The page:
Homeschoolers Anonymous

The Daily Beast has a story about children who were homeschooled in very strict Christian families who now, as adults, have formed Homeschoolers Anonymous to publicly present and cope with their painful pasts.

Ryan Stollar, a founder of Homeschoolers Anonymous, says, “Our primary concern is for people to be exposed to our experiences growing up in the conservative Christian homeschooling world and to see how those ideologies can create abusive situations.”

Describing super-authoritarian families who belong to groups such as Quiverfull and the Advanced Training Institute, the article notes how it is especially tough for girls to grow and learn in these situations. For instance, a story about Kierstyn King is told in the article: “As the eldest of eight, King was told that her divinely ordained role was to be a helpmeet to her mother until her own marriage, when her job would be to sexually satisfy her husband, bear as many children as God would give her, and homeschool them in turn. She dreamed of going to Patrick Henry College, but her parents saw no reason for women to pursue degrees.”

One can probably find similar stories about secular homeschoolers who embrace extreme authoritarian ideologies, as well as non-homeschoolers whose parents seek very strict military schools, boarding schools, and religious schools that match their own rigid visions of how children should be treated. However, in any case, the point is children have no rights at all in all these situations. In fact, The Daily Beast article ends with a striking comment about children’s rights:

Twenty-nine-year-old Heather Doney endured a Quiverfull upbringing in which she was beaten for the slightest infraction and forced to spend her days caring for nine younger siblings rather than learning until, thanks to the intervention of her grandparents, she was allowed to enroll in high school; she went on to earn a master’s degree in public policy from Brandeis. She’s published a guide for those planning to flee bad homeschooling situations, as well as what she calls “A Quick and Dirty Sex Ed Guide for Quiverfull Daughters.” Someday she hopes to become an advocate for homeschooled children’s rights, but she writes, “all I’ve got right now is my blog.”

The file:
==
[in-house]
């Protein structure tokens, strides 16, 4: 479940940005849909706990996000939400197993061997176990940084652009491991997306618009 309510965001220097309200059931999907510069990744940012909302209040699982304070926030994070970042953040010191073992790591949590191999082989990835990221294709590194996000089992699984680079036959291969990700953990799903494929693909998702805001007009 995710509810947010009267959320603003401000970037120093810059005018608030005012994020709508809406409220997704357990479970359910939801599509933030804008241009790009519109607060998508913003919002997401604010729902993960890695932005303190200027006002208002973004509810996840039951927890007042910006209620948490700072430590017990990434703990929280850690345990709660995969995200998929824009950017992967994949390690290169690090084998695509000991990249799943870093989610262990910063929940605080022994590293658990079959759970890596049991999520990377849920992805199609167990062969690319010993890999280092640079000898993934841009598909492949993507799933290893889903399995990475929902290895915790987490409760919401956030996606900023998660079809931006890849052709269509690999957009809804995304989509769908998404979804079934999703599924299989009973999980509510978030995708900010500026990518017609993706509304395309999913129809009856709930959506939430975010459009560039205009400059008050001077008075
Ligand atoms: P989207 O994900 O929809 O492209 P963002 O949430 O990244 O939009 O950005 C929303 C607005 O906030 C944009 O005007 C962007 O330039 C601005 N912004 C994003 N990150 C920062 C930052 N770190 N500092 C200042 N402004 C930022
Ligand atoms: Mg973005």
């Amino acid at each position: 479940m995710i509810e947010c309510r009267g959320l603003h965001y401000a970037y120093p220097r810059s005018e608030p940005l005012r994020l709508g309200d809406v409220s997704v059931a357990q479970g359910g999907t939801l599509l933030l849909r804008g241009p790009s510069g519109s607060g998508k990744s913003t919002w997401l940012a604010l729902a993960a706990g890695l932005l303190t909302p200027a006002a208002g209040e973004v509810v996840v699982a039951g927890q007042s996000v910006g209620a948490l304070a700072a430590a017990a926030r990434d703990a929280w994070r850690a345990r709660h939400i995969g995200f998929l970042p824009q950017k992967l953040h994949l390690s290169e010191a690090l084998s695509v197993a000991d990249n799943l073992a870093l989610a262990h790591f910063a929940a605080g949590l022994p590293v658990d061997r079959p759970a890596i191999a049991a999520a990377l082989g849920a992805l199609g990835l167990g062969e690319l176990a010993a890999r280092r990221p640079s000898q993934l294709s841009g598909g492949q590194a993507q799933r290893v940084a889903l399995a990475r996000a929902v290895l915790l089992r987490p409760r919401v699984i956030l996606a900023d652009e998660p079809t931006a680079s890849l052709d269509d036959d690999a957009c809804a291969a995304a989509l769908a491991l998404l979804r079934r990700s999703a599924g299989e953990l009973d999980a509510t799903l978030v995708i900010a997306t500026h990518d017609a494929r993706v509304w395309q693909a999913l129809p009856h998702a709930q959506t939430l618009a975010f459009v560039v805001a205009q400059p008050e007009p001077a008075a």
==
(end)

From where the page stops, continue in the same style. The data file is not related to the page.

Homeschooled children’s rights are good, but wouldn’t it be better to have rights for all children? This is why I think John Holt’s book Escape From Childhood: The Needs and Rights of Children is so important. He wrote:

“The point is that we cannot decide, once and for all, whether it is parents, teachers, counselors, psychologists, family courts, judges, or whatever, who know what is best for children. In important matters, nobody can know better than the child himself. You don’t have to be very old or very smart to know your friends from your enemies, to know when people dislike you, are cruel to you, and hurt you. Any five-year-old knows the difference between a mean teacher and a nice one and is smart enough to want to get away from the mean one. It is only adults who are stupid enough to think that the mean teacher is somehow doing the child some good. Not that the adults themselves willingly stick around people who are contemptuous and cruel to them. Not for a minute. It is only to other people, above all young people, that we say that pain doesn’t really hurt, it really does you good. But a child should have the same right as anyone else to move away from whoever or whatever is hurting him and toward whatever he feels may help him.”